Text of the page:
International students reflect on Canadian Halloween

Rigel Testas, Alejandra Vaca, Manuel Ireta, Ana Lucia Pavon and Laura Patino, wearing their costumes for the halloween weekend celebration this past Oct 28th, 2022. (Submitted: Rigel Testas)

For people from Canada or the United States, Halloween is a time filled with trick-or-treating, haunted houses and costumes, but this isn’t the case in other countries.

For Rigel Testas, a first-year student at St. Thomas University, celebrating Halloween in Canada meant that she could go out at night and wear a costume that she wanted without fearing for her safety.

Testas felt safe enough in Fredericton to dress up as a Playboy bunny. In her home country, Mexico, she couldn’t.

“Mexico is really dangerous to go out alone or with a provocative costume,” she said. “It was really cool not having to be stressed all the time to walk at night.”

Although Testas is away from her family and her country, she still misses traditions for Día de Muertos (Day of the Dead), which happens Nov. 2.

In a Vanier Hall lounge, Testas and other Latino students watched Disney’s Coco to celebrate the holiday. The other students were “crying their eyes out” and calling their parents.

Testas said that in Mexico, people begin to put out Mexican marigolds called Cempasúchil early on in October.

“On the Day of the Dead, those flowers are like a path [for the dead] to get home to see their families,” she said.

On the Day of the Dead, people make ofrendas with pictures of loved ones who have already passed. Although Testas’s altar was not as large as it would be in Mexico, she still made one using photos of her grandfather.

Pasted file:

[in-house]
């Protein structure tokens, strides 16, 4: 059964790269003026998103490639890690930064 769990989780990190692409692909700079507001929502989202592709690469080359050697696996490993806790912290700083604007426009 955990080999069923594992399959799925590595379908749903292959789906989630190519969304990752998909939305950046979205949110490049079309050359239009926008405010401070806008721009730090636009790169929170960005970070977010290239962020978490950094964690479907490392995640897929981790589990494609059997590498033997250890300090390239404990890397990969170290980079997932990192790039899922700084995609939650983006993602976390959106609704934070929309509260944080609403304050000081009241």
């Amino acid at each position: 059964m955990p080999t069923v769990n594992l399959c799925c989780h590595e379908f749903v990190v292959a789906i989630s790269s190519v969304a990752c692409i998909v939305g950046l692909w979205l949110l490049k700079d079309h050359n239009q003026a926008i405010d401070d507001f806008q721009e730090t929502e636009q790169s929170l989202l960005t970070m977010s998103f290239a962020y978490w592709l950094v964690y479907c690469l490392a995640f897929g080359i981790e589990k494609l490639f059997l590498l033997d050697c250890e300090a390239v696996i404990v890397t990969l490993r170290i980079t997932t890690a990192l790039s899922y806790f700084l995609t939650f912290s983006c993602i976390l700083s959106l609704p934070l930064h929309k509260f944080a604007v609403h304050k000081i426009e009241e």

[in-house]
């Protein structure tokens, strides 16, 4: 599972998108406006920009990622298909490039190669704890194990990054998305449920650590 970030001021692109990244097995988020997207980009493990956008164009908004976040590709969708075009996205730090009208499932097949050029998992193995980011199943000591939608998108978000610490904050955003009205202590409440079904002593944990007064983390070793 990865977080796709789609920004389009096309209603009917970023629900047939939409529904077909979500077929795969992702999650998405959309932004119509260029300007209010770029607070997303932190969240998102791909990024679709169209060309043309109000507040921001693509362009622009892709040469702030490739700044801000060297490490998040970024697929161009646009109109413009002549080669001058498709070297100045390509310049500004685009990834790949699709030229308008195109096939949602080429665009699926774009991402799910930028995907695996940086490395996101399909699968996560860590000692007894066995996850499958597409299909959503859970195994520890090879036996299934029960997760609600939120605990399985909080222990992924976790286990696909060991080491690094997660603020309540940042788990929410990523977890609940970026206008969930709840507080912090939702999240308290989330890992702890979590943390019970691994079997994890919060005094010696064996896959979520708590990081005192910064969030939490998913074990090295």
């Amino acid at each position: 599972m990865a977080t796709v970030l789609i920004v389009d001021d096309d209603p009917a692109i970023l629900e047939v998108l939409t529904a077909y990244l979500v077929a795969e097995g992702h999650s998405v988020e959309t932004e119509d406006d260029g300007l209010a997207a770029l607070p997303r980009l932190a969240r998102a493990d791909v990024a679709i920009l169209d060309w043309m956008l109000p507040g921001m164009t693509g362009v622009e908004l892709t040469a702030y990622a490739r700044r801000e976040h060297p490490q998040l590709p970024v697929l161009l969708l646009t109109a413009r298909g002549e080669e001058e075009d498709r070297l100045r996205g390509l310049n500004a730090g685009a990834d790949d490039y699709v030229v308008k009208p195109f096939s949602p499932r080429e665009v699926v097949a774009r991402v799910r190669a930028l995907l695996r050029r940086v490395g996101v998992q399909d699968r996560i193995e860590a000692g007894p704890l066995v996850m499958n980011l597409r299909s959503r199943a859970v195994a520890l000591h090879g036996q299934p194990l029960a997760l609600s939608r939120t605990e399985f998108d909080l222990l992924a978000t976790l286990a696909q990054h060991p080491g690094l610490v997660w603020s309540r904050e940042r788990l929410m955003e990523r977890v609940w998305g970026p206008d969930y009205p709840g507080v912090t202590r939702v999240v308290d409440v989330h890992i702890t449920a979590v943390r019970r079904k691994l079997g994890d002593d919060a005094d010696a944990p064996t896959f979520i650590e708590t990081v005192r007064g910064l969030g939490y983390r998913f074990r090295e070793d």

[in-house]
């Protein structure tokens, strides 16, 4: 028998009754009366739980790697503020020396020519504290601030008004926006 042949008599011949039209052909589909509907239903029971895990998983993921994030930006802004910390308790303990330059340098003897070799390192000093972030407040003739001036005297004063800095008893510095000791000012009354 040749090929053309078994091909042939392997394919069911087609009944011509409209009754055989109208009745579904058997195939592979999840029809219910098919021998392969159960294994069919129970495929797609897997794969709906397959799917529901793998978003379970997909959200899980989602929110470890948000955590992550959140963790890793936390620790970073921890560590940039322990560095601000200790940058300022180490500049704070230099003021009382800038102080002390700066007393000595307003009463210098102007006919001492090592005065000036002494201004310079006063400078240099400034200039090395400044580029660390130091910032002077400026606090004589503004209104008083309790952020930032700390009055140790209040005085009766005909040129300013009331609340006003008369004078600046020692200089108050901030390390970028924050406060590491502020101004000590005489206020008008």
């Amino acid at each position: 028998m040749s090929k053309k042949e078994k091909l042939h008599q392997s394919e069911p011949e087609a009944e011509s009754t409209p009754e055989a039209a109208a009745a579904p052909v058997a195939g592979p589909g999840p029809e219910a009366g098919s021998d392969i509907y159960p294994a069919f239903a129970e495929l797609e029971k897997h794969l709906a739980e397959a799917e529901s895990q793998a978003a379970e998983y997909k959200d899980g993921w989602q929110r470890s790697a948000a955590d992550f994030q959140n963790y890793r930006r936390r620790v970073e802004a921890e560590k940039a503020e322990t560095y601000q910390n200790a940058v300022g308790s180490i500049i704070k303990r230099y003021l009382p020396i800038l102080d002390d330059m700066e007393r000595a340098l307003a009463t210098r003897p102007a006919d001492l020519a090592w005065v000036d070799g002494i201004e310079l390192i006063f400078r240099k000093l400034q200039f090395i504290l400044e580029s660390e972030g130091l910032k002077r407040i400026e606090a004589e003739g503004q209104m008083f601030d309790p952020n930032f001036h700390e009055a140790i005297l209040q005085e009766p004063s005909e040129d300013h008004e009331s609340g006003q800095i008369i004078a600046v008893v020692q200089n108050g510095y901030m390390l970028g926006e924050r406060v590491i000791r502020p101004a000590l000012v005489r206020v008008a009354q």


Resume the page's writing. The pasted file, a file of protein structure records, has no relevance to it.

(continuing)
“I think it’s kind of cute having your family again with you for at least one night,” she said. “It was important for my mental health to still do it.”

Testas looks forward to next year so she can teach some people in Vanier Hall how to make a “proper altar.”

“I felt so welcomed that they actually care for that,” she said.

Naomi Lopez, a third-year student from Honduras, had her first Halloween in Canada this year.

Lopez said that in Honduras, only upper-class people celebrate Halloween by trick-or-treating. There aren’t many decorations and there is no pumpkin carving. Honduras has Halloween parties in clubs and bars, but not as many people dress up.

“You can’t just go to any neighbourhood and knock on doors because some people will just open the door and stare at you,” she said.

Lopez said she dressed up twice for Halloween, one night as a bumble bee and another night as red riding hood.

“I think it’s fun [to dress up] because we never do it. It’s also the excitement that other people show, all the compliments you get and how they guess who you are,” she said.

Lopez attended a party at a friend’s house. There were lights, a “Happy Halloween” banner and spooky little ghosts. A friend of hers dressed as the Ugly Stepsister from Shrek, and she said everyone loved the costume.

“I feel like I had a Halloween that I’ve seen in movies, because we don’t get that in our country,” Lopez said.